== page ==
Re: advice on a portable
On Thu, 30 Jul 1998, Chris Evans wrote:
> Anyone spare a moment to recommend a good portable on which
> to run Debian?
> I am changing jobs to a split job and can order a portable. I do
> research support as well as psychotherapy (weird huh?!) and am
> transferring from windoze/M$ to Debian. I will have to retain a dual
> boot on the machine and it will need to run stats packages
> (R/Xlispstat under Debian) as well as TeX etc, etc. I am thinking in
> terms of a fairly high spec. machine with a large disc, perhaps
> ideally the option to put another disc in. It'll need a CDROM and
> ideally some SCSI connection for tape/zip/scanner. It'll also need
> to take a modem and ethernet connector (probably simple 10Mbit
> UTP cabling onto a TCP/IP Windoze NT network in at least one
I hesitate to answer as I do not yet have direct experience with a laptop
and Debian (or Linux) but I have just gone through the process of research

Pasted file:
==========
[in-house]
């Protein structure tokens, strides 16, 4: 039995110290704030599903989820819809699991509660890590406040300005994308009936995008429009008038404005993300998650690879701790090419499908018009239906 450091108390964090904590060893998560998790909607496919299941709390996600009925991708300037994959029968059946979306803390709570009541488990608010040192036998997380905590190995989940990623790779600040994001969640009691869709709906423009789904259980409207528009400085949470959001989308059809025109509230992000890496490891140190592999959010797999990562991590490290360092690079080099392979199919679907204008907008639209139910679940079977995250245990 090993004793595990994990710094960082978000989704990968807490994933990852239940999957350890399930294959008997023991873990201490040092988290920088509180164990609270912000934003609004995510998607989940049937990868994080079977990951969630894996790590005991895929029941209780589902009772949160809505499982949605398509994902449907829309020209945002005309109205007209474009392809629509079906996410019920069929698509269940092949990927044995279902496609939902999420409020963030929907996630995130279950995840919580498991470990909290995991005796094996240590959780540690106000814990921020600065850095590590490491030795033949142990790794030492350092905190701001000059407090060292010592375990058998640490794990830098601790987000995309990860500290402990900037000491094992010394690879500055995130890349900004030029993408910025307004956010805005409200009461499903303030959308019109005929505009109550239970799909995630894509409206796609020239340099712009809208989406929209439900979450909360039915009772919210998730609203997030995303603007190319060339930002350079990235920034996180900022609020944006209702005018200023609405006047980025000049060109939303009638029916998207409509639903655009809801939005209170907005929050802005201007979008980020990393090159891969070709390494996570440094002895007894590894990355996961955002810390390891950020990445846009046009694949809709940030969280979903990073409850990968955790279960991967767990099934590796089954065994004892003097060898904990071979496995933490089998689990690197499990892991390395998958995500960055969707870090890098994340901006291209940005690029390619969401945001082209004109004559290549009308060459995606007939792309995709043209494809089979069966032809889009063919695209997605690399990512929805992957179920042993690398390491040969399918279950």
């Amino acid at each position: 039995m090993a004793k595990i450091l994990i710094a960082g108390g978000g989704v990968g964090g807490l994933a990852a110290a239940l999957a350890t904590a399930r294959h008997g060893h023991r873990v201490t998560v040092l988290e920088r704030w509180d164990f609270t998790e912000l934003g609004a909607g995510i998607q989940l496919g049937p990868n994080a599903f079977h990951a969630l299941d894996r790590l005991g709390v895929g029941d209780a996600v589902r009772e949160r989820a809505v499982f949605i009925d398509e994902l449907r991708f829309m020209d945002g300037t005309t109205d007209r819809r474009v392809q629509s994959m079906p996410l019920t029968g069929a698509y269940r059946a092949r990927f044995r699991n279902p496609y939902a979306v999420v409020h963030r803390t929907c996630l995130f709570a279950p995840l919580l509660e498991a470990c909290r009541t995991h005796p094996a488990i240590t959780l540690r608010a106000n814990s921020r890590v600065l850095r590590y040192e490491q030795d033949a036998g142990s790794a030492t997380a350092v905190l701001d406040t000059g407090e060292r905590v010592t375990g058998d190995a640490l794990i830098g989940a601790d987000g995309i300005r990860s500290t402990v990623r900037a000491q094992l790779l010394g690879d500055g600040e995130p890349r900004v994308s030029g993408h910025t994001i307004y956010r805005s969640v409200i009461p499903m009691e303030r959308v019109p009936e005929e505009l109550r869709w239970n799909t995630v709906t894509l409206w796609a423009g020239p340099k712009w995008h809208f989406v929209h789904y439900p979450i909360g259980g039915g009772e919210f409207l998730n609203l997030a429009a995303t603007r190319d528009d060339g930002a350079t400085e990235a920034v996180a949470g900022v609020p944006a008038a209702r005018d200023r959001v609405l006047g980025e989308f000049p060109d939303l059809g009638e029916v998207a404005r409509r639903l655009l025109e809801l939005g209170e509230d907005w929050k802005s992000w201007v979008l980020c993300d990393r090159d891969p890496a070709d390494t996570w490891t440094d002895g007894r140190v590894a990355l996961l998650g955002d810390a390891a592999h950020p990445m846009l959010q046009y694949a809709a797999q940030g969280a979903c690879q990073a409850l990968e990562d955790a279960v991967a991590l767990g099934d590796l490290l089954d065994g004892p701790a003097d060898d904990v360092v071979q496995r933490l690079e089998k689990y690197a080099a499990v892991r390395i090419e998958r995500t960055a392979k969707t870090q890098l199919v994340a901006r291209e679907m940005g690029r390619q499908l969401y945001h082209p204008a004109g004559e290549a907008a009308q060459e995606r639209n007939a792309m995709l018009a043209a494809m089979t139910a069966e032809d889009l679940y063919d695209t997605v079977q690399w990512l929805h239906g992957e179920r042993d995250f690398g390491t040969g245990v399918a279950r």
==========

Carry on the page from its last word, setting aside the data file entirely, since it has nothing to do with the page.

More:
and am somewhat familiar with some of the resources available. There is a
lot of information out on the Web about this.
I'm buying 5 laptops for a networking lab I'm putting together at work. I
will run Debian on them when I get them. I selected a Hitachi VisionBook
Pro 7560. I wanted a 13" XGA TFT display for the brightness and size and
wanted everything else to be as fast (CPU, modem) or big (RAM, hard disk)
as I could afford. Unfortunately, my budget was small and I couldn't
afford much, so the Hitachi was a compromise. I probably would have gone
with an IBM ThinkPad if money was no object, but all of this is VERY
The main issue seems to be the video hardware. There weren't any X
servers written for some of the chips such as the NeoMagic, which are used
in a lot of laptops (although this may be inaccurate now, NeoMagic chips
might be starting to be supported). The Chips & Technologies video chips
are well supported and I constrained my search to those.
Your best bet I think is to look around the Web a bit. I would also try
to spend a little time with your candidate laptops (like in a store or
somewhere) if you can, I've found that the input devices on laptops seem
to be very different in feel and IMHO is a big delineator in the
usefulness of the machine. Some of the button oriented pointing devices
are really lousy as are some keyboards, but this again is VERY subjective.
Some of the references I used were:
And there are a lot more. Good hunting...
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